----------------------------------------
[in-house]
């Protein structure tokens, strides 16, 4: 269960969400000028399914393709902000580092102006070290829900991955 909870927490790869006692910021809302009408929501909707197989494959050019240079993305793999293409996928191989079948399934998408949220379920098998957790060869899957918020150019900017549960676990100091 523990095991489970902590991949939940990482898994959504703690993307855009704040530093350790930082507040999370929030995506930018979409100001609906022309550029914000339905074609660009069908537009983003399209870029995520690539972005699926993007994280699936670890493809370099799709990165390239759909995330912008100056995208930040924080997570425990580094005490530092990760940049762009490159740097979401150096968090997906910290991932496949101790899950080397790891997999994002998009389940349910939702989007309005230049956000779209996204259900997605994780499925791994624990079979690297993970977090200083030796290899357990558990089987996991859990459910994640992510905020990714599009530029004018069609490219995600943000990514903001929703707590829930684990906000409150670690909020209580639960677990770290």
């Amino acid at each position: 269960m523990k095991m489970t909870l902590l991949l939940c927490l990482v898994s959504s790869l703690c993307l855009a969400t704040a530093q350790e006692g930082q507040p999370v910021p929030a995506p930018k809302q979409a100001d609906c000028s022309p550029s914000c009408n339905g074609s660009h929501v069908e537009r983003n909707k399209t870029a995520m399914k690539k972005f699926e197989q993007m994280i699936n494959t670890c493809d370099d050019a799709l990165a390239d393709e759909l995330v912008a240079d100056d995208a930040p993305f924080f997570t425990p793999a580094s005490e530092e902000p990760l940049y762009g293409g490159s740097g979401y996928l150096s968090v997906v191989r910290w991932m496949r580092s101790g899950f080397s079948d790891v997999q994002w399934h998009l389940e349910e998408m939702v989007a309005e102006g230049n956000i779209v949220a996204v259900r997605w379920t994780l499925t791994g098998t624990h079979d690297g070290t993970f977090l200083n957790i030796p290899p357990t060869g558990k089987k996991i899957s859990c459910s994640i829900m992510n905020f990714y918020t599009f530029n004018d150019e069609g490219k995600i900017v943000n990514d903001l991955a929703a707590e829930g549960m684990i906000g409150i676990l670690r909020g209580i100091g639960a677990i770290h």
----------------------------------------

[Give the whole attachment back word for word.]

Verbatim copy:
[in-house]
């Protein structure tokens, strides 16, 4: 269960969400000028399914393709902000580092102006070290829900991955 909870927490790869006692910021809302009408929501909707197989494959050019240079993305793999293409996928191989079948399934998408949220379920098998957790060869899957918020150019900017549960676990100091 523990095991489970902590991949939940990482898994959504703690993307855009704040530093350790930082507040999370929030995506930018979409100001609906022309550029914000339905074609660009069908537009983003399209870029995520690539972005699926993007994280699936670890493809370099799709990165390239759909995330912008100056995208930040924080997570425990580094005490530092990760940049762009490159740097979401150096968090997906910290991932496949101790899950080397790891997999994002998009389940349910939702989007309005230049956000779209996204259900997605994780499925791994624990079979690297993970977090200083030796290899357990558990089987996991859990459910994640992510905020990714599009530029004018069609490219995600943000990514903001929703707590829930684990906000409150670690909020209580639960677990770290």
């Amino acid at each position: 269960m523990k095991m489970t909870l902590l991949l939940c927490l990482v898994s959504s790869l703690c993307l855009a969400t704040a530093q350790e006692g930082q507040p999370v910021p929030a995506p930018k809302q979409a100001d609906c000028s022309p550029s914000c009408n339905g074609s660009h929501v069908e537009r983003n909707k399209t870029a995520m399914k690539k972005f699926e197989q993007m994280i699936n494959t670890c493809d370099d050019a799709l990165a390239d393709e759909l995330v912008a240079d100056d995208a930040p993305f924080f997570t425990p793999a580094s005490e530092e902000p990760l940049y762009g293409g490159s740097g979401y996928l150096s968090v997906v191989r910290w991932m496949r580092s101790g899950f080397s079948d790891v997999q994002w399934h998009l389940e349910e998408m939702v989007a309005e102006g230049n956000i779209v949220a996204v259900r997605w379920t994780l499925t791994g098998t624990h079979d690297g070290t993970f977090l200083n957790i030796p290899p357990t060869g558990k089987k996991i899957s859990c459910s994640i829900m992510n905020f990714y918020t599009f530029n004018d150019e069609g490219k995600i900017v943000n990514d903001l991955a929703a707590e829930g549960m684990i906000g409150i676990l670690r909020g209580i100091g639960a677990i770290h």